The world exchange

The world exchange

The world exchange


International trade, an activity that promotes the exchange of goods, services, capital and technologies between countries, is today the most representative component of the world’s wealth and power.
International trade began to show its true dimension with the appearance of the Nation-States (the beginning of today’s countries) in the 17th century, consolidating in the 18th and 19th centuries, since the rulers agreed that by promoting it they could increase the wealth and, therefore, the power of their nation against that of other nations. During the 20th century, trade grew to the point of becoming the most important resource in the world economy. It can be said, then, that the growing interdependence of trade between countries will continue in the 21st century and that due to the tendency to create regional economic blocs, some countries will be more dependent than others.
…. Finally, the importance that international trade has achieved in the fulfillment of its scope has had, has and will have permanent and profound repercussions on the international relations of countries in the economic, financial, commercial, political and social fields of the entire planet.

Teorías del comercio internacional pdf

Arizio, O. P., & Curioni, A. O. (2014). Intercambio mundial y regional de especias en términos de valor, 1992-2011. Revista Colombiana De Ciencias Hortícolas, 8(1), 142-154.
Asociación Americana de Comercio de Especias (ASTA). 2011. Guía de la Asociación Americana de Comercio de Especias. En:; consulta: julio de 2013.
Organización Internacional de Asociaciones de Comercio de Especias. 2013. Directrices generales de buenas prácticas agrícolas sobre especias y hierbas culinarias. En IOSTA,; consulta: julio de 2013.

International trade

International trade involves the purchase, sale or exchange of goods and services in different currencies and forms of payment. These exchanges between different countries or different geographical areas have been increasing thanks to trade liberalization and the elimination of tariff and non-tariff barriers.
Economies that participate in international trade are known as open economies. Open economies are those regions or nations whose trade is open to the outside world. This means that they buy goods and services from abroad (imports) and sell goods and services outside their borders (exports).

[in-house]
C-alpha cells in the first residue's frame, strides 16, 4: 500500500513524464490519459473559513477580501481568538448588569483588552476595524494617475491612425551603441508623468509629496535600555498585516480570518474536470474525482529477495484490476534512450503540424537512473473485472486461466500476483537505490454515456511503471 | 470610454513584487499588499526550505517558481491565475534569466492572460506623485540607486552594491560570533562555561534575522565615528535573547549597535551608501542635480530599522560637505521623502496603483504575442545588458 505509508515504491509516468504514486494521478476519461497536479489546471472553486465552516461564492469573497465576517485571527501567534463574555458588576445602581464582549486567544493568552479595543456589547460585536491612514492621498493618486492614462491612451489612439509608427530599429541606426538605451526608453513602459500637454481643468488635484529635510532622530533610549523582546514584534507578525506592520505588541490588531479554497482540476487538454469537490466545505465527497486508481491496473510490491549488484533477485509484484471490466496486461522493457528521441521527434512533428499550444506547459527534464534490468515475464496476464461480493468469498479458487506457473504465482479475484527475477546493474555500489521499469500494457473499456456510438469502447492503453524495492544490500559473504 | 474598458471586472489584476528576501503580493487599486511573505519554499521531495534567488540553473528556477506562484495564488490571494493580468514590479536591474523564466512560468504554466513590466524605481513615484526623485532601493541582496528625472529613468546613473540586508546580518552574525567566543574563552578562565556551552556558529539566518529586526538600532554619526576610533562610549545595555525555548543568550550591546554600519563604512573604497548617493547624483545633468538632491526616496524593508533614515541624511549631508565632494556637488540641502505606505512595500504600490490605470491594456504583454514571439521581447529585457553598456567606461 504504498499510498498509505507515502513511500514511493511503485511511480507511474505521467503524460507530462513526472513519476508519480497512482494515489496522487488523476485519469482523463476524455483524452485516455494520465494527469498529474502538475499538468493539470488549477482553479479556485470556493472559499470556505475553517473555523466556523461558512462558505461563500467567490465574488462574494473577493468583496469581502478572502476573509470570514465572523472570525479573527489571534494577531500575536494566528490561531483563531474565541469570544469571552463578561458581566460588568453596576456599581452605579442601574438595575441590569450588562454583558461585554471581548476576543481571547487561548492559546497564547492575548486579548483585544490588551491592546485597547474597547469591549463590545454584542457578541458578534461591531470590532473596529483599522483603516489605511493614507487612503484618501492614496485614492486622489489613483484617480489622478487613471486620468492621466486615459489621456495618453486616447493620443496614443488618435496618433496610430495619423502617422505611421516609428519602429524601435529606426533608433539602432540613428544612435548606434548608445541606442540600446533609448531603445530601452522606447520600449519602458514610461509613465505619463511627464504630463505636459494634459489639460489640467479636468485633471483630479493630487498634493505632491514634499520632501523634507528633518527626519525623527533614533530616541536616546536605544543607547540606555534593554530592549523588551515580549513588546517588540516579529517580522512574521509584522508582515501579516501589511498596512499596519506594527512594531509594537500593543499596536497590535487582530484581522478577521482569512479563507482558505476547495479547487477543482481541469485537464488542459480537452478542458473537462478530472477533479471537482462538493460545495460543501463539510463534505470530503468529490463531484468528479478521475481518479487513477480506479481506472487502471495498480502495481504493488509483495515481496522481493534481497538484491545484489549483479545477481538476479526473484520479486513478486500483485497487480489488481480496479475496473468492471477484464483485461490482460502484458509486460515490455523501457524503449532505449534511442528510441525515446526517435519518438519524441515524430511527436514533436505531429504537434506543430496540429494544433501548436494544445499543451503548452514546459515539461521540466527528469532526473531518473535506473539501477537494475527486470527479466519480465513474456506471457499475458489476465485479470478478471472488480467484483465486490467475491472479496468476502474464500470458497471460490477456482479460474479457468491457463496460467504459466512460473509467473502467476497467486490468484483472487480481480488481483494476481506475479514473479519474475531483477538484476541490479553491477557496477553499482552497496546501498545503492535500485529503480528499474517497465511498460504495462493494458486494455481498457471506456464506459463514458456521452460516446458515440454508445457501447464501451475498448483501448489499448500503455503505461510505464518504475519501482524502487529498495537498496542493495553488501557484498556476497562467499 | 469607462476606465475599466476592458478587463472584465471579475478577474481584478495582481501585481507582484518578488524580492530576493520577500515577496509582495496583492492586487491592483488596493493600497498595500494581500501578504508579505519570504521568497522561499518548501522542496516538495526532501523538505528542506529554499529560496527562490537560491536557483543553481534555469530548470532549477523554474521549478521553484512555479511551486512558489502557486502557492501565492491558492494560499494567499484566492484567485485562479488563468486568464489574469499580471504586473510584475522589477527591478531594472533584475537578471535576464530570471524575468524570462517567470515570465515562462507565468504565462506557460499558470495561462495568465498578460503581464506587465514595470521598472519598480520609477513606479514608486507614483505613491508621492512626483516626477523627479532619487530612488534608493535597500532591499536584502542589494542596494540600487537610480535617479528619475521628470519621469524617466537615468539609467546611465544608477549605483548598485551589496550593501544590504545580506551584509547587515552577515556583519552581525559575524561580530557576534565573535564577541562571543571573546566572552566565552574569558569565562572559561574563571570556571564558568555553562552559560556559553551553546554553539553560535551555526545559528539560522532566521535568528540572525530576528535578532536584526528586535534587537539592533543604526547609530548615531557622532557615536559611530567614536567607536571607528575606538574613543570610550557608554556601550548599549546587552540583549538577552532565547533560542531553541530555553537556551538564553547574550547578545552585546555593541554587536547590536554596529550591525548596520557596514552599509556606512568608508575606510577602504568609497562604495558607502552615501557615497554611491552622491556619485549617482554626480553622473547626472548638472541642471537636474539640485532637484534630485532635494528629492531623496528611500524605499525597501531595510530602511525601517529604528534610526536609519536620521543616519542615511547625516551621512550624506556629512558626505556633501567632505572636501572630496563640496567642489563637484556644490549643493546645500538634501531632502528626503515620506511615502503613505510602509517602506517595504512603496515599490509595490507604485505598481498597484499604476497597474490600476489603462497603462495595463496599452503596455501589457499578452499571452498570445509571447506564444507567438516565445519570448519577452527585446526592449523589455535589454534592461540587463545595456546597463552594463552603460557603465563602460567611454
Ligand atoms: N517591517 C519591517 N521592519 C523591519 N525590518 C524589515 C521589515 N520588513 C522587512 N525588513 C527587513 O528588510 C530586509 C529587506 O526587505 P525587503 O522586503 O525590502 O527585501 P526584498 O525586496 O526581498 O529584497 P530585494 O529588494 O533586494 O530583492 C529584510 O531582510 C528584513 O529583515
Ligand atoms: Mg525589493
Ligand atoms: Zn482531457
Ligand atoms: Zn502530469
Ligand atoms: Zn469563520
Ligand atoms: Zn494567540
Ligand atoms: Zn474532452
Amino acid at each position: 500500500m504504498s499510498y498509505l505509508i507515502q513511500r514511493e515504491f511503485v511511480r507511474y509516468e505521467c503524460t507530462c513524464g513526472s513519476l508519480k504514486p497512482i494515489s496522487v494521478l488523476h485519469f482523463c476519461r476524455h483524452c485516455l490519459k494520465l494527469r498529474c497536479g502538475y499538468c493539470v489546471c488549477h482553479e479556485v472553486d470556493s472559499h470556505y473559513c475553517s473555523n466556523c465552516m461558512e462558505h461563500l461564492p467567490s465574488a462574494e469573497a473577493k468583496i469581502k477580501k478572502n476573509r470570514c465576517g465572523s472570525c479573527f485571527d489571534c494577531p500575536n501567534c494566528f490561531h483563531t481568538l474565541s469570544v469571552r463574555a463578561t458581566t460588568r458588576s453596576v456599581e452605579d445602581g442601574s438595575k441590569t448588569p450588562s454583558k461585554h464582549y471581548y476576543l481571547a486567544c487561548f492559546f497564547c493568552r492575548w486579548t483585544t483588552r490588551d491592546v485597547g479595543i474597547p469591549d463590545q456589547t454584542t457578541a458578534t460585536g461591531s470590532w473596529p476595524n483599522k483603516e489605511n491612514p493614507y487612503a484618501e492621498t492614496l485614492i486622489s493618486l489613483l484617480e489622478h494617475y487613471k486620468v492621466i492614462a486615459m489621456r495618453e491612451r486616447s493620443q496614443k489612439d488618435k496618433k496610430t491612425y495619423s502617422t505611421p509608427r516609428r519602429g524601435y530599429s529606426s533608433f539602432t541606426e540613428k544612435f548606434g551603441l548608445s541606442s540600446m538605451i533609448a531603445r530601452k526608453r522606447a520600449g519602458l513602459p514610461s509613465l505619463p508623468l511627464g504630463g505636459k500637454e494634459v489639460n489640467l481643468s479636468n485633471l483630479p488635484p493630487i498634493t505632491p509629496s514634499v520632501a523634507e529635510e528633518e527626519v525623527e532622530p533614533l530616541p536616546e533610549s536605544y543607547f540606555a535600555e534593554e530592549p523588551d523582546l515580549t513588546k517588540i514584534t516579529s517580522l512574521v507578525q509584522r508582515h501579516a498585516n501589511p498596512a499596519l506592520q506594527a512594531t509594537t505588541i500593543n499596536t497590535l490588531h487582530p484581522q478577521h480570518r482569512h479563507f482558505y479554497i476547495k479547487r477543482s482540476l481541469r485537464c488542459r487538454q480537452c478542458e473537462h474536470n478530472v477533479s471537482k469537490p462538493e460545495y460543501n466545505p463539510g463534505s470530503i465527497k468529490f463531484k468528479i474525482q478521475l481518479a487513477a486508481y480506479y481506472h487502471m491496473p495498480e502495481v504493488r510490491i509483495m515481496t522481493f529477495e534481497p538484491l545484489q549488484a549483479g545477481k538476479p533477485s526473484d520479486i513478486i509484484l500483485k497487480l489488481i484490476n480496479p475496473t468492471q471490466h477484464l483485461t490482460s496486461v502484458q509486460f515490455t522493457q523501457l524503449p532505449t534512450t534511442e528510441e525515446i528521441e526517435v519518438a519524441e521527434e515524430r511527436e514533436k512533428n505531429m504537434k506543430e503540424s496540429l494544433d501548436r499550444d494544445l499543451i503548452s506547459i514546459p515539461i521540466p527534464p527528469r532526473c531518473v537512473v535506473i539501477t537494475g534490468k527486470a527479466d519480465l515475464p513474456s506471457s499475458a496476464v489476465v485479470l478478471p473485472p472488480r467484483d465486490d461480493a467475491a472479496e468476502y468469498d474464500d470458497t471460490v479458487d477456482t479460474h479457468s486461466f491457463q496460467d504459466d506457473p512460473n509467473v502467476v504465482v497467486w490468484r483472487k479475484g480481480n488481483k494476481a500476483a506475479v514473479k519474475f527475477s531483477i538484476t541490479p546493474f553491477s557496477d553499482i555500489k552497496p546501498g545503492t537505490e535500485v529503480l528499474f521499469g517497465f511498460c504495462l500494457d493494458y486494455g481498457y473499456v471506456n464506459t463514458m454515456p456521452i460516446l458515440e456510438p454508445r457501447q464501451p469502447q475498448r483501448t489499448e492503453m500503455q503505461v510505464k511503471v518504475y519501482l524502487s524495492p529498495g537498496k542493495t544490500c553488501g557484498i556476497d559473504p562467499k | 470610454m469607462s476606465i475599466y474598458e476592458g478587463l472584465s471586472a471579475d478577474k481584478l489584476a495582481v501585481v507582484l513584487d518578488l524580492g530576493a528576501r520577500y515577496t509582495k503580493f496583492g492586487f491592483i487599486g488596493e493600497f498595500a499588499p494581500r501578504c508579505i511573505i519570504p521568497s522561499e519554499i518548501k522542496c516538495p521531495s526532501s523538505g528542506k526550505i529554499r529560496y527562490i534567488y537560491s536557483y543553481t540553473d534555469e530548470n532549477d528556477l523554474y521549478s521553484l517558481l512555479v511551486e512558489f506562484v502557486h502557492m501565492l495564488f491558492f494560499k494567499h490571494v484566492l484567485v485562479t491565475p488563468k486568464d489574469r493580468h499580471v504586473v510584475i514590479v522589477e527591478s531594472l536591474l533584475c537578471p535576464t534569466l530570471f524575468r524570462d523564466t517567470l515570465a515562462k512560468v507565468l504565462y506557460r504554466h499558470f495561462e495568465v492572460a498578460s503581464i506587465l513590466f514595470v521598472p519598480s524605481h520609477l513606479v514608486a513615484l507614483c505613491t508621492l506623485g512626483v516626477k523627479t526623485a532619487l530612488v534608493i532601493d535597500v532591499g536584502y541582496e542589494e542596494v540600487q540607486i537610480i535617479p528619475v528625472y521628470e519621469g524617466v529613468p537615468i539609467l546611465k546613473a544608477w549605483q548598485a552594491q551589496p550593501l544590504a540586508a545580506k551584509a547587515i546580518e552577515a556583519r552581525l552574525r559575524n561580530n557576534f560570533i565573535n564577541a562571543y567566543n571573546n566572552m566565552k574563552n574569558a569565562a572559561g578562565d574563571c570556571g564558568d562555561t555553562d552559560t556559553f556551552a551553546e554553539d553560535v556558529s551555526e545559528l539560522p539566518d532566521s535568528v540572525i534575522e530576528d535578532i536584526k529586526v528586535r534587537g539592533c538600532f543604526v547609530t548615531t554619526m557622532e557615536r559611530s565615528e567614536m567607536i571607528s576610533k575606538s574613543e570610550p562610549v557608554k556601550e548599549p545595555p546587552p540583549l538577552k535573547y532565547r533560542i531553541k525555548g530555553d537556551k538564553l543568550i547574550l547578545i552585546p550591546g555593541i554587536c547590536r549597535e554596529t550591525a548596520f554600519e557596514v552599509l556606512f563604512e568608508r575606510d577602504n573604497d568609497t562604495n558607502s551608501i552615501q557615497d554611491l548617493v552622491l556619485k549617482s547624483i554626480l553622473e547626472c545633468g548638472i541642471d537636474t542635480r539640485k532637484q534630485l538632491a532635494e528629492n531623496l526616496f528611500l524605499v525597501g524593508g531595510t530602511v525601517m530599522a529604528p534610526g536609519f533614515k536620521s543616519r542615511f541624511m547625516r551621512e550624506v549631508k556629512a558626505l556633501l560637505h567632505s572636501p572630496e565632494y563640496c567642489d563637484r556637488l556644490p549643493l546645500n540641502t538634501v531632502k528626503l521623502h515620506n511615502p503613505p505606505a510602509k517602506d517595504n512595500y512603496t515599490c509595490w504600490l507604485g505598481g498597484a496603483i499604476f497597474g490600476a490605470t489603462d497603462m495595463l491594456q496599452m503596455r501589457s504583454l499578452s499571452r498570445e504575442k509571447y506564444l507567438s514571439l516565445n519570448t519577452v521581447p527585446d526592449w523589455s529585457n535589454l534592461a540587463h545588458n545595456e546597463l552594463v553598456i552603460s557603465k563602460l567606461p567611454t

Within open economies there are different degrees of protectionism. Those whose tariffs are lower are closer to free trade. On the contrary, those that impose high tariffs are known as protectionist.
The opposite of open economies are closed economies. Closed economies do not trade with the outside world and therefore do not participate in international trade. An example of a closed economy is autarky. It ensures that foreign trade is minimal and, of course, does not import anything (it is self-sufficient).

Advantages of international trade

However, in many other countries, particularly in Africa and the Middle East, progress has not been as rapid. The poorest have lost a substantial share in world trade and risk being further marginalized if they do not reduce their own barriers. This is the case for about 75 developing and transition economies, including almost all the least developed countries. Unlike those that have successfully integrated, these countries are disproportionately dependent on the production and export of traditional commodities. The reasons for this marginalization are complex and include deep-seated structural problems, weak institutions and policy frameworks, and internal and external protectionist structures.
Often, those most favored by trade liberalization are the poor. The generous implicit subsidies provided by trade protection – in many cases to limited privileged interests – have no place in developing countries. Moreover, the stimulus to growth provided by trade openness usually increases the income of the poor by about the same proportion as that of the population as a whole6. New jobs are created for unskilled workers, allowing them to join the middle class. Overall, the inequality gap between countries has been narrowing since 1990 thanks to faster economic growth in developing countries, one of the products of trade liberalization7.

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